What do today's GDP figures mean for UK interest rates?

 
Jake Cordell
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Governor Mark Carney Presents Bank of England's Financial Stability Report
Mark Carney has tried to laugh of criticism of his role before the referendum (Source: Getty)

The Bank of England looks set to delay another bout of emergency stimulus next week after this morning’s strong GDP figures.

The Office for National Statistics (ONS) said the UK grew by a robust 0.5 per cent this morning, defying already-revised expectations of a 0.3 per cent gain in the first three months after the referendum.

Few can deny that, so far, the economy has convincingly shaken off any post-Brexit blues with consumers carrying on spending and growth still coming through.

For Threadneedle Street, that means a significantly reduced probability they will need to slash interest rates this year to prop up the economy and stave off a recession.

Most economists were convinced the Bank will not follow up August’s bumper stimulus package, which saw interest rates taken to a new record low of 0.25 per cent and £70bn of quantitative easing unleashed.

“Given stronger resilience in economic activity post-referendum than anticipated, we believe the Bank of England will stay put in November,” said Barclays’ economics team.

Nevertheless, Mark Carney is expected to keep his powder dry, with the possibility of another fire-fighting mission needed in 2017 after Theresa May triggers Article 50.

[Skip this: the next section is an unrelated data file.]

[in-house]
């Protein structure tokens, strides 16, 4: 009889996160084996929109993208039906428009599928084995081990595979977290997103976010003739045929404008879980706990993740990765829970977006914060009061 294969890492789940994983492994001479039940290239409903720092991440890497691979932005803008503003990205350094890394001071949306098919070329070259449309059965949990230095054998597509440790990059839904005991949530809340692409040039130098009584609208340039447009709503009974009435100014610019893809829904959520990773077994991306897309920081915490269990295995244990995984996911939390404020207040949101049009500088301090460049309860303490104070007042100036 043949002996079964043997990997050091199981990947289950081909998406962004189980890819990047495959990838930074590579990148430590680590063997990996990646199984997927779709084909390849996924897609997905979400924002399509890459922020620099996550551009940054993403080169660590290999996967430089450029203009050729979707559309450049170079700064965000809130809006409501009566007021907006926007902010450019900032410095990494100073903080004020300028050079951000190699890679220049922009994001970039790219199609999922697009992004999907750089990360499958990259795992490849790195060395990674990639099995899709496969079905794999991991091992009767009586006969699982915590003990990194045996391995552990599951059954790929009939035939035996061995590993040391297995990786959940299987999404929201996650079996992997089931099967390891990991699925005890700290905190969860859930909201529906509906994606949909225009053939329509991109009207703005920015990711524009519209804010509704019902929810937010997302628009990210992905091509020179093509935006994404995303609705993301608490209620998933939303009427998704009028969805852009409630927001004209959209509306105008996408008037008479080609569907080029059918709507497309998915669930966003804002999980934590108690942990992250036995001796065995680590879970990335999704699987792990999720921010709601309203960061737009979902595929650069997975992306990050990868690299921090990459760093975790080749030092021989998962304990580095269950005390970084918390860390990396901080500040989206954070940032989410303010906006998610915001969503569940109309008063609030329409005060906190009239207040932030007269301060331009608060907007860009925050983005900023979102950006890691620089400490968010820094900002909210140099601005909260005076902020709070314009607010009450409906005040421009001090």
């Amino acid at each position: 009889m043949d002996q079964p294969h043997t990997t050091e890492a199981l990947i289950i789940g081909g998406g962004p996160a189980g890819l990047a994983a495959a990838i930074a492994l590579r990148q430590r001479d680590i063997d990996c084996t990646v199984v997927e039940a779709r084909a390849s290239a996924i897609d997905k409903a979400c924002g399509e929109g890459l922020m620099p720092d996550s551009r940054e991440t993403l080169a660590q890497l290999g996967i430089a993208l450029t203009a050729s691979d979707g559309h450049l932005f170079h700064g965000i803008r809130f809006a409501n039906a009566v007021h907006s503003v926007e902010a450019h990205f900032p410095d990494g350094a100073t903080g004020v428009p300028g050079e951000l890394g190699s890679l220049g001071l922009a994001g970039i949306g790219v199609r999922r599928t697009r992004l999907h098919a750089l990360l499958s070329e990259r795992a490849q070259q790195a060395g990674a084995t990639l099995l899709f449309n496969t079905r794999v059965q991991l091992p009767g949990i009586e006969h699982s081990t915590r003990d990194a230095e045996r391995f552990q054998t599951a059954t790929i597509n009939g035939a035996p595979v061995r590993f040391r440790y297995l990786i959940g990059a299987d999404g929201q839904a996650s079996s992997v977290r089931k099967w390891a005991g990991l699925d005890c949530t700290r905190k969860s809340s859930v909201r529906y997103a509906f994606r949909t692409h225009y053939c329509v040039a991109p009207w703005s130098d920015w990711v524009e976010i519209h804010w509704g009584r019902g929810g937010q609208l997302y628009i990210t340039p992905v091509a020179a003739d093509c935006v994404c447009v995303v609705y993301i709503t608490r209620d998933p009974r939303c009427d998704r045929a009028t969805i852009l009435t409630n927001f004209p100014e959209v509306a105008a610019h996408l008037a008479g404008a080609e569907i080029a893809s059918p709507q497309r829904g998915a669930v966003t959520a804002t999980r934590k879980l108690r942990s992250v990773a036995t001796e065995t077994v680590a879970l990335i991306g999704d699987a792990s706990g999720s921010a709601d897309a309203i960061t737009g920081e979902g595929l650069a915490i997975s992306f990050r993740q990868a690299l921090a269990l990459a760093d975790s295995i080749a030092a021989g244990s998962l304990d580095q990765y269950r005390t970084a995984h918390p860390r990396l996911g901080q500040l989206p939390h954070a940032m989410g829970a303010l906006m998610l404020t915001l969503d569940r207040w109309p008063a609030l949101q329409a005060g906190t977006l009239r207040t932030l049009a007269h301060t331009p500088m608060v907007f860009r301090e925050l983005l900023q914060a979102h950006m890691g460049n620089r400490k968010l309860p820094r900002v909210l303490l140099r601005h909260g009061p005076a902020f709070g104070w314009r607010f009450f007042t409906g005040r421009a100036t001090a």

Kallum Pickering, UK economist at Berenberg said: “The better than expected near-term performance is likely to keep the Bank of England on hold for now. However, if the economy weakened over the coming quarters, we would expect the Bank to ease monetary policy again.”

Read more: Is this the UK's "true" interest rate?

KPMG’s head of macroeconomics, Yael Selfin agreed the Bank should keep some of its limited options in reserve: “The Bank of England should refrain from cutting rates further next week, and save the scarce ammunition it has left for potentially harder times ahead. May 2017 now looks like the earliest time to cut rates further, providing some boost to the economy after Article 50 is triggered.”

Market watchers won’t have to wait long to find out what the Bank is thinking. The rate-setting monetary policy committee (MPC) votes on what to do with interest rates next Thursday, alongside publishing its latest forecasts on growth and prices in its market-moving quarterly Inflation Report.

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